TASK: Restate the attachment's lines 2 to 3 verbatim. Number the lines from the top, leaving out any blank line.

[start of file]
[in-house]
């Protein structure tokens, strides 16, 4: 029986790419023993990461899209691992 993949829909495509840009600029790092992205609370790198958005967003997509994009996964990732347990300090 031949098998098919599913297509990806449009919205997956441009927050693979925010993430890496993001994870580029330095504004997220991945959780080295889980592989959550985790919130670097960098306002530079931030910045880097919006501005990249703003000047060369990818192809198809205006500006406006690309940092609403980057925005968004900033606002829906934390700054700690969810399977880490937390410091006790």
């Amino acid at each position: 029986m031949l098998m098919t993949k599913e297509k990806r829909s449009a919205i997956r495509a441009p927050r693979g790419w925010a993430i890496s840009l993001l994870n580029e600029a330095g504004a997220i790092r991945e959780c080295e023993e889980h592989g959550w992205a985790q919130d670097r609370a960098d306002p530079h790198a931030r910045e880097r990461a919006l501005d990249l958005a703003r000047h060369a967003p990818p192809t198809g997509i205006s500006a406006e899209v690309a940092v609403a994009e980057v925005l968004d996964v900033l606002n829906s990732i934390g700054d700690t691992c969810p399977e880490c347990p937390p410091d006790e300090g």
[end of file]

């Protein structure tokens, strides 16, 4: 029986790419023993990461899209691992 993949829909495509840009600029790092992205609370790198958005967003997509994009996964990732347990300090 031949098998098919599913297509990806449009919205997956441009927050693979925010993430890496993001994870580029330095504004997220991945959780080295889980592989959550985790919130670097960098306002530079931030910045880097919006501005990249703003000047060369990818192809198809205006500006406006690309940092609403980057925005968004900033606002829906934390700054700690969810399977880490937390410091006790």
């Amino acid at each position: 029986m031949l098998m098919t993949k599913e297509k990806r829909s449009a919205i997956r495509a441009p927050r693979g790419w925010a993430i890496s840009l993001l994870n580029e600029a330095g504004a997220i790092r991945e959780c080295e023993e889980h592989g959550w992205a985790q919130d670097r609370a960098d306002p530079h790198a931030r910045e880097r990461a919006l501005d990249l958005a703003r000047h060369a967003p990818p192809t198809g997509i205006s500006a406006e899209v690309a940092v609403a994009e980057v925005l968004d996964v900033l606002n829906s990732i934390g700054d700690t691992c969810p399977e880490c347990p937390p410091d006790e300090g």